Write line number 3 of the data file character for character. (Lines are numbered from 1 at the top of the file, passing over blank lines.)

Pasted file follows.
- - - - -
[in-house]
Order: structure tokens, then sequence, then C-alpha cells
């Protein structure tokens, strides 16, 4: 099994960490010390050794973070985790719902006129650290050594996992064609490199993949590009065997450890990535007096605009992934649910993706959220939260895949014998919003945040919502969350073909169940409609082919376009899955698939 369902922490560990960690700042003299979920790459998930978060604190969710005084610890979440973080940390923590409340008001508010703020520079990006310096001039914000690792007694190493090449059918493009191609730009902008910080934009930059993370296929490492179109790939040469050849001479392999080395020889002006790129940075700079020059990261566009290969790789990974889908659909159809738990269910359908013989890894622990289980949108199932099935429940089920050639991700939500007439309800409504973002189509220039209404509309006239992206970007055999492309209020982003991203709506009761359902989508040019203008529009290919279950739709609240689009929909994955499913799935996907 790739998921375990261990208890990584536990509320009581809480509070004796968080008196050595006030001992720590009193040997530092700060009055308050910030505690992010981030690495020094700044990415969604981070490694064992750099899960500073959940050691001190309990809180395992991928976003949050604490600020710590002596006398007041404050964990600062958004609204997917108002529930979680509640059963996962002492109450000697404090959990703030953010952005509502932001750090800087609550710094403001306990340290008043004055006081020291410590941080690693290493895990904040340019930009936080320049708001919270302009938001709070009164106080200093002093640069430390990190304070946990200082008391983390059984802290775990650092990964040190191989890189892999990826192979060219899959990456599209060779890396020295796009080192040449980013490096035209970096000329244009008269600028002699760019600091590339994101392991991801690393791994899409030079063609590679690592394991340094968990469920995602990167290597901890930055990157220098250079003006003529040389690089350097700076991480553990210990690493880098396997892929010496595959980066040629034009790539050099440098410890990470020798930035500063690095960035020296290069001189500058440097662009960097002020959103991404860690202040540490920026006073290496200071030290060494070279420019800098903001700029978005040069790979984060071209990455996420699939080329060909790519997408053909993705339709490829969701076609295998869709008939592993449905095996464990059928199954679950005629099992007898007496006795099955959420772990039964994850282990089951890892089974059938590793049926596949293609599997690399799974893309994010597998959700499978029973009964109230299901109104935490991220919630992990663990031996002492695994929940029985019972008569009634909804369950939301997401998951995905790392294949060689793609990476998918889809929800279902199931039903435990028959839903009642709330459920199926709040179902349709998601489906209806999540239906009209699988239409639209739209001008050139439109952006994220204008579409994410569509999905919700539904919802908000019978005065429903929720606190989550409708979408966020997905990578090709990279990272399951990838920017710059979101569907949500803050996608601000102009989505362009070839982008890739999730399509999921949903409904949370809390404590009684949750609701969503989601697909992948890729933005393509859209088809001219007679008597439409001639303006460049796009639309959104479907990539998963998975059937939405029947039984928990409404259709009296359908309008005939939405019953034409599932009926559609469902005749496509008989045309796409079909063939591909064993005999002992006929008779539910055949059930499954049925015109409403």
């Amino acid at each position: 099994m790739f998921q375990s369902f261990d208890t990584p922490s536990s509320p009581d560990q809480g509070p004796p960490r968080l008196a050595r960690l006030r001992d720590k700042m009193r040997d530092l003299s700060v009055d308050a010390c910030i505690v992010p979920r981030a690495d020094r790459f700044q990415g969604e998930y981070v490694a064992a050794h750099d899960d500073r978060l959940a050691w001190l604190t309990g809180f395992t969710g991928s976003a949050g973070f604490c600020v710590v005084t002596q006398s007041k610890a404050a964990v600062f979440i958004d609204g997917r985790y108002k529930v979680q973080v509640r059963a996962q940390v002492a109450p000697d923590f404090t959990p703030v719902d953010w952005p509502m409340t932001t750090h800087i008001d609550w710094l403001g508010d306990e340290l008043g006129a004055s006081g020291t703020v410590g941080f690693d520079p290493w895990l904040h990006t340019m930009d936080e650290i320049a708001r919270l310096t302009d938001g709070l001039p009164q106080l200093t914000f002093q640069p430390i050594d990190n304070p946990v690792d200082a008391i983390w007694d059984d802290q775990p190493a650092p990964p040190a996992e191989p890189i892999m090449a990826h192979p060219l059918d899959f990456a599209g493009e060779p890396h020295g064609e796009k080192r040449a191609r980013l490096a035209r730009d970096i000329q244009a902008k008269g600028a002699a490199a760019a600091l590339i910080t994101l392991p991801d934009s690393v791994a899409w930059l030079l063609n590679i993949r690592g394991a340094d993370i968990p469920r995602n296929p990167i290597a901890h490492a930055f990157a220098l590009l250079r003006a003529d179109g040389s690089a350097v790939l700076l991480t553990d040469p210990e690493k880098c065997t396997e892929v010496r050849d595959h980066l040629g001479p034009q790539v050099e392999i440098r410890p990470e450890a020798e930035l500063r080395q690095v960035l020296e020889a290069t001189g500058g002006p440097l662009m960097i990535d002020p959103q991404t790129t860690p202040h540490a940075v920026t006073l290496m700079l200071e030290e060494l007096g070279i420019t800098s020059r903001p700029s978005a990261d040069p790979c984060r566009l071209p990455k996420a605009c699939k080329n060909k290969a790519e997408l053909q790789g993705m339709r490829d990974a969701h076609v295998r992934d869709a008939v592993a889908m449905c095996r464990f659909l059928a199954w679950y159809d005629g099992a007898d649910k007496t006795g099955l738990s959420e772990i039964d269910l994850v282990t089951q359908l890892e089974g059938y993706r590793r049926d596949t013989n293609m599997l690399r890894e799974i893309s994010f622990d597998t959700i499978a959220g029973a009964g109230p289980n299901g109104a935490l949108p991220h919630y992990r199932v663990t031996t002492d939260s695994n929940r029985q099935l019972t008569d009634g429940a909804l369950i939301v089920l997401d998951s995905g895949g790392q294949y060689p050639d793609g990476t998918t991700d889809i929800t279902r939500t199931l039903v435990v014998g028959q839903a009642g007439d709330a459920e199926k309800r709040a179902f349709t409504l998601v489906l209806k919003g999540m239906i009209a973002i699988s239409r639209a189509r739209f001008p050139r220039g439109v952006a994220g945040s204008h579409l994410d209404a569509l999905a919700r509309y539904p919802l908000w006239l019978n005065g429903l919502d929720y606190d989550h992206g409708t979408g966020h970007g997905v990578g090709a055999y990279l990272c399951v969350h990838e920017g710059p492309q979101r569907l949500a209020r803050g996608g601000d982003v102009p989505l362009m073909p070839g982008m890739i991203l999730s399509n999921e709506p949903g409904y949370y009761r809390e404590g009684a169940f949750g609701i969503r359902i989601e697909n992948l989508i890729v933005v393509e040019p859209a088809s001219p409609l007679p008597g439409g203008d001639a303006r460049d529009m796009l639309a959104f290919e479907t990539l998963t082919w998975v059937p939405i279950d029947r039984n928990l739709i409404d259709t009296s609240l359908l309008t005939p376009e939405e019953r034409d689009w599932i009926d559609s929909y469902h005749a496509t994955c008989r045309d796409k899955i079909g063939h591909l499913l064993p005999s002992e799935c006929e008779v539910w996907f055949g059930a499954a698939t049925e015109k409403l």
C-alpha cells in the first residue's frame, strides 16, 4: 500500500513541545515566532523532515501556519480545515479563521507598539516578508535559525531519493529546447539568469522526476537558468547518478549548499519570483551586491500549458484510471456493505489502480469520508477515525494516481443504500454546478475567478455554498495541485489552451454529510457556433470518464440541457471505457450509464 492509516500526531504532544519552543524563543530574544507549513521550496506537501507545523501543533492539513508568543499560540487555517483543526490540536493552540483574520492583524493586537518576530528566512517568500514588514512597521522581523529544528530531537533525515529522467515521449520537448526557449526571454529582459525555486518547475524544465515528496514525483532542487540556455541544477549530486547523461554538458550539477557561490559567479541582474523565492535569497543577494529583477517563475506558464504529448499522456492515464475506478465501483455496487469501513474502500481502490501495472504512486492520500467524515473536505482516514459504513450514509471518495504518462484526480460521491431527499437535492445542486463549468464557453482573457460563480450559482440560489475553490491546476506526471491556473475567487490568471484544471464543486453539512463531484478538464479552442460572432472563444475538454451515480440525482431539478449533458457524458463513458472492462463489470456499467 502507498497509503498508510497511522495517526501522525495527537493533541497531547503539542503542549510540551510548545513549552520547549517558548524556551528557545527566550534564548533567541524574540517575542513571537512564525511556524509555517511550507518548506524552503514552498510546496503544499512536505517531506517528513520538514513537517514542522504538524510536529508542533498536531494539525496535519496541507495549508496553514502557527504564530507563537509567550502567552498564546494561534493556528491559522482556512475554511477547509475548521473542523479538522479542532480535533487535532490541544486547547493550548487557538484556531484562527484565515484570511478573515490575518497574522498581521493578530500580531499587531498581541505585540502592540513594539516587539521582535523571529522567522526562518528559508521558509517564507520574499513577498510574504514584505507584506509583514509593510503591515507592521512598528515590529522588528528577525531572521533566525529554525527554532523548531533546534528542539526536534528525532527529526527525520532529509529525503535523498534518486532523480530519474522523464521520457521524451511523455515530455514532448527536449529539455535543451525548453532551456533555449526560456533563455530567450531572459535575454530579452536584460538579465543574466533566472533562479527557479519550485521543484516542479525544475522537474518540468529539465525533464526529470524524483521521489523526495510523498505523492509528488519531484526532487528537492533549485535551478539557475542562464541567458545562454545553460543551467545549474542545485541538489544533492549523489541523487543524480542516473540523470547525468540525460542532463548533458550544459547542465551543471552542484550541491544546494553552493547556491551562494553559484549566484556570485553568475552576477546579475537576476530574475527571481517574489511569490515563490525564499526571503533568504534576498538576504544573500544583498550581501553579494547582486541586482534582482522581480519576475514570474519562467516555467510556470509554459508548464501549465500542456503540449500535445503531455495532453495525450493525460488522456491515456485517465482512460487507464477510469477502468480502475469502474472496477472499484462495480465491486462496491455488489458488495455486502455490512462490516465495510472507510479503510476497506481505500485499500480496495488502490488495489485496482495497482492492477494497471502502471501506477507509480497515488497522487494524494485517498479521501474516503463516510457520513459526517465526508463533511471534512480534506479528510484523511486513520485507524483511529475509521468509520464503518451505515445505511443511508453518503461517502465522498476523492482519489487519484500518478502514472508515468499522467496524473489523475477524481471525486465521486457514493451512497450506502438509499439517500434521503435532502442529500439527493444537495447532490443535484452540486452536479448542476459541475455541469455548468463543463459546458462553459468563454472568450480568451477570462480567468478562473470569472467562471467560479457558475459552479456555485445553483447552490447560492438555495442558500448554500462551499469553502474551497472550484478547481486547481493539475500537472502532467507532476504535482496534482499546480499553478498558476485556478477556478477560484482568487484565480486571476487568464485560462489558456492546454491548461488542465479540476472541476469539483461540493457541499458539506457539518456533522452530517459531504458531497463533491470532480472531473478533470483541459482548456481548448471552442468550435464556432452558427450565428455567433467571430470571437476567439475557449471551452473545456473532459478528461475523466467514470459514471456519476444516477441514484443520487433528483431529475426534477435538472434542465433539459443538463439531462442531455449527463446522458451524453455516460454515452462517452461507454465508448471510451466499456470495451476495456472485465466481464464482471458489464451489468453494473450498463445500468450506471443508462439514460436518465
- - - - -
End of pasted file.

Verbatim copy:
């Protein structure tokens, strides 16, 4: 099994960490010390050794973070985790719902006129650290050594996992064609490199993949590009065997450890990535007096605009992934649910993706959220939260895949014998919003945040919502969350073909169940409609082919376009899955698939 369902922490560990960690700042003299979920790459998930978060604190969710005084610890979440973080940390923590409340008001508010703020520079990006310096001039914000690792007694190493090449059918493009191609730009902008910080934009930059993370296929490492179109790939040469050849001479392999080395020889002006790129940075700079020059990261566009290969790789990974889908659909159809738990269910359908013989890894622990289980949108199932099935429940089920050639991700939500007439309800409504973002189509220039209404509309006239992206970007055999492309209020982003991203709506009761359902989508040019203008529009290919279950739709609240689009929909994955499913799935996907 790739998921375990261990208890990584536990509320009581809480509070004796968080008196050595006030001992720590009193040997530092700060009055308050910030505690992010981030690495020094700044990415969604981070490694064992750099899960500073959940050691001190309990809180395992991928976003949050604490600020710590002596006398007041404050964990600062958004609204997917108002529930979680509640059963996962002492109450000697404090959990703030953010952005509502932001750090800087609550710094403001306990340290008043004055006081020291410590941080690693290493895990904040340019930009936080320049708001919270302009938001709070009164106080200093002093640069430390990190304070946990200082008391983390059984802290775990650092990964040190191989890189892999990826192979060219899959990456599209060779890396020295796009080192040449980013490096035209970096000329244009008269600028002699760019600091590339994101392991991801690393791994899409030079063609590679690592394991340094968990469920995602990167290597901890930055990157220098250079003006003529040389690089350097700076991480553990210990690493880098396997892929010496595959980066040629034009790539050099440098410890990470020798930035500063690095960035020296290069001189500058440097662009960097002020959103991404860690202040540490920026006073290496200071030290060494070279420019800098903001700029978005040069790979984060071209990455996420699939080329060909790519997408053909993705339709490829969701076609295998869709008939592993449905095996464990059928199954679950005629099992007898007496006795099955959420772990039964994850282990089951890892089974059938590793049926596949293609599997690399799974893309994010597998959700499978029973009964109230299901109104935490991220919630992990663990031996002492695994929940029985019972008569009634909804369950939301997401998951995905790392294949060689793609990476998918889809929800279902199931039903435990028959839903009642709330459920199926709040179902349709998601489906209806999540239906009209699988239409639209739209001008050139439109952006994220204008579409994410569509999905919700539904919802908000019978005065429903929720606190989550409708979408966020997905990578090709990279990272399951990838920017710059979101569907949500803050996608601000102009989505362009070839982008890739999730399509999921949903409904949370809390404590009684949750609701969503989601697909992948890729933005393509859209088809001219007679008597439409001639303006460049796009639309959104479907990539998963998975059937939405029947039984928990409404259709009296359908309008005939939405019953034409599932009926559609469902005749496509008989045309796409079909063939591909064993005999002992006929008779539910055949059930499954049925015109409403």